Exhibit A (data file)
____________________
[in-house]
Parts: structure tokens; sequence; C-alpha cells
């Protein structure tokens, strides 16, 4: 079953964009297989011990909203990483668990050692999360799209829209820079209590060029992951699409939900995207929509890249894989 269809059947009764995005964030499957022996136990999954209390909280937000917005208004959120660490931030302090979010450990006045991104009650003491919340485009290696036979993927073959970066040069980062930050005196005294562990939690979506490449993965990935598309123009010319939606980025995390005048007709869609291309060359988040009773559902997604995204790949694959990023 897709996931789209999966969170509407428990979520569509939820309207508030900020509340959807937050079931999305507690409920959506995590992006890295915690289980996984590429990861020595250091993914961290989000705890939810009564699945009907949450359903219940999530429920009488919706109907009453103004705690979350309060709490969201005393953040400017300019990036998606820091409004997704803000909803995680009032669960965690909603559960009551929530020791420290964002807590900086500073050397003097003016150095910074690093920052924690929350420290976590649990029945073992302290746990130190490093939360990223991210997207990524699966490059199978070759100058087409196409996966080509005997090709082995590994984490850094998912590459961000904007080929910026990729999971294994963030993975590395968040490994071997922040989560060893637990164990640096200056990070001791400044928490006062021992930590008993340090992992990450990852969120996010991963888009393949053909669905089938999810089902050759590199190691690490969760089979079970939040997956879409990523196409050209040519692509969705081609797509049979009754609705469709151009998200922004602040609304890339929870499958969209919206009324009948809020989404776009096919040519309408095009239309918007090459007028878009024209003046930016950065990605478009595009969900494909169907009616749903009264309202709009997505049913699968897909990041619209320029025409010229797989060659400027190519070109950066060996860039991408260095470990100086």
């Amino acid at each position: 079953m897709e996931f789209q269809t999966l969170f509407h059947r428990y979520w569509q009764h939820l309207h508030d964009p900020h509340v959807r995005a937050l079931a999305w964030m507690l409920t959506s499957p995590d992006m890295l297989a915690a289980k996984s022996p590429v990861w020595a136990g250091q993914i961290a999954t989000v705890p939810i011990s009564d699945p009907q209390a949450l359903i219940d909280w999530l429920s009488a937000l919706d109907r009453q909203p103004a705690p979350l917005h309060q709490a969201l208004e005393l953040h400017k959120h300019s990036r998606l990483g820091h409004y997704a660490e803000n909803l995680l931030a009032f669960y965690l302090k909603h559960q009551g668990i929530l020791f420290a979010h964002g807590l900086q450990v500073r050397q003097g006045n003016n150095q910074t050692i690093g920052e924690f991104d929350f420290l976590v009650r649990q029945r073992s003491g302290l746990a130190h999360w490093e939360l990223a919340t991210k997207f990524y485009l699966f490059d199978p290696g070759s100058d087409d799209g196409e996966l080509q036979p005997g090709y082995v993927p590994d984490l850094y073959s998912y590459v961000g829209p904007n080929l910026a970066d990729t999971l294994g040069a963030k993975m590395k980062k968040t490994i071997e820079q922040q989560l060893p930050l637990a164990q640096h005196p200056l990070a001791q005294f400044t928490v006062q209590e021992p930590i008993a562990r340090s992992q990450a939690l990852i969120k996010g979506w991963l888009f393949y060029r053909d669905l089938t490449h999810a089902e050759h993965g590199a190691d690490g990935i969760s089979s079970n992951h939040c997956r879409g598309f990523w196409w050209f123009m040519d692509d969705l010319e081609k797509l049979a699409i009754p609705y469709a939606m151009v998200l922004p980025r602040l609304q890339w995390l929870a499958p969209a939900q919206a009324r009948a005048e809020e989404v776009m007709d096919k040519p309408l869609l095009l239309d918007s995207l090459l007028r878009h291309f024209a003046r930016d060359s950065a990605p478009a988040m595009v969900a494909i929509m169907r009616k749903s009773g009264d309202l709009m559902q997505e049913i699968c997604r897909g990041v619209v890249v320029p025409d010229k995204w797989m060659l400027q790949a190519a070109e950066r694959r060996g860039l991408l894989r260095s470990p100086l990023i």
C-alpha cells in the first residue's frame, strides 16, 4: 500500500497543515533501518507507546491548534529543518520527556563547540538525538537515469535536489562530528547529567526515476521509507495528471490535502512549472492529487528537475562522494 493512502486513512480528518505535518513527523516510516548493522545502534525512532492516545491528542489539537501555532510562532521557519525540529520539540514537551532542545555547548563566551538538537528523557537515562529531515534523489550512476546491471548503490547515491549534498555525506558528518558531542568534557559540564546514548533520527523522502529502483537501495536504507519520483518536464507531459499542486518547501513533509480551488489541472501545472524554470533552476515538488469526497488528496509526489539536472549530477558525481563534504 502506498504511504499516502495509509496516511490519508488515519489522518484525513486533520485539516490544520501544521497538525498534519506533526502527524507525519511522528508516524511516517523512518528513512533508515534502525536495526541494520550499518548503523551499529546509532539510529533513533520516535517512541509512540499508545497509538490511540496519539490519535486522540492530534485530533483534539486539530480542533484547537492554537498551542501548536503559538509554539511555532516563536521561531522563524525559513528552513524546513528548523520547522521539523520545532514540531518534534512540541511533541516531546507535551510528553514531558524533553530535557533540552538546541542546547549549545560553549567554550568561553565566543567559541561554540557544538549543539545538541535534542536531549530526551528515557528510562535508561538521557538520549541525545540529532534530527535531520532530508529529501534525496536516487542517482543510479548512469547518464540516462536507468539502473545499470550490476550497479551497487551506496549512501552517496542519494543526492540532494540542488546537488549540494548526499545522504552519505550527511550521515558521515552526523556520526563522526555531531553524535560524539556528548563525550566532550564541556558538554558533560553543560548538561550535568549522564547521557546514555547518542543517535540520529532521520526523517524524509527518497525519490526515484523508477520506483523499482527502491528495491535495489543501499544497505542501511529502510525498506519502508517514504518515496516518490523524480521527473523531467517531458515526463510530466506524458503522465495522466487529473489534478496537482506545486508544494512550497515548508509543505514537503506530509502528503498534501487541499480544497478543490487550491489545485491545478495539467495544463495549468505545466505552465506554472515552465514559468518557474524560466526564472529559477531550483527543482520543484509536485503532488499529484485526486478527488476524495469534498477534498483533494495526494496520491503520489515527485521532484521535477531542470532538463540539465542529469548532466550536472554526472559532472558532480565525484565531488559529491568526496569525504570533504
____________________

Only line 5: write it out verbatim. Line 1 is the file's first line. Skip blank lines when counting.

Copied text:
C-alpha cells in the first residue's frame, strides 16, 4: 500500500497543515533501518507507546491548534529543518520527556563547540538525538537515469535536489562530528547529567526515476521509507495528471490535502512549472492529487528537475562522494 493512502486513512480528518505535518513527523516510516548493522545502534525512532492516545491528542489539537501555532510562532521557519525540529520539540514537551532542545555547548563566551538538537528523557537515562529531515534523489550512476546491471548503490547515491549534498555525506558528518558531542568534557559540564546514548533520527523522502529502483537501495536504507519520483518536464507531459499542486518547501513533509480551488489541472501545472524554470533552476515538488469526497488528496509526489539536472549530477558525481563534504 502506498504511504499516502495509509496516511490519508488515519489522518484525513486533520485539516490544520501544521497538525498534519506533526502527524507525519511522528508516524511516517523512518528513512533508515534502525536495526541494520550499518548503523551499529546509532539510529533513533520516535517512541509512540499508545497509538490511540496519539490519535486522540492530534485530533483534539486539530480542533484547537492554537498551542501548536503559538509554539511555532516563536521561531522563524525559513528552513524546513528548523520547522521539523520545532514540531518534534512540541511533541516531546507535551510528553514531558524533553530535557533540552538546541542546547549549545560553549567554550568561553565566543567559541561554540557544538549543539545538541535534542536531549530526551528515557528510562535508561538521557538520549541525545540529532534530527535531520532530508529529501534525496536516487542517482543510479548512469547518464540516462536507468539502473545499470550490476550497479551497487551506496549512501552517496542519494543526492540532494540542488546537488549540494548526499545522504552519505550527511550521515558521515552526523556520526563522526555531531553524535560524539556528548563525550566532550564541556558538554558533560553543560548538561550535568549522564547521557546514555547518542543517535540520529532521520526523517524524509527518497525519490526515484523508477520506483523499482527502491528495491535495489543501499544497505542501511529502510525498506519502508517514504518515496516518490523524480521527473523531467517531458515526463510530466506524458503522465495522466487529473489534478496537482506545486508544494512550497515548508509543505514537503506530509502528503498534501487541499480544497478543490487550491489545485491545478495539467495544463495549468505545466505552465506554472515552465514559468518557474524560466526564472529559477531550483527543482520543484509536485503532488499529484485526486478527488476524495469534498477534498483533494495526494496520491503520489515527485521532484521535477531542470532538463540539465542529469548532466550536472554526472559532472558532480565525484565531488559529491568526496569525504570533504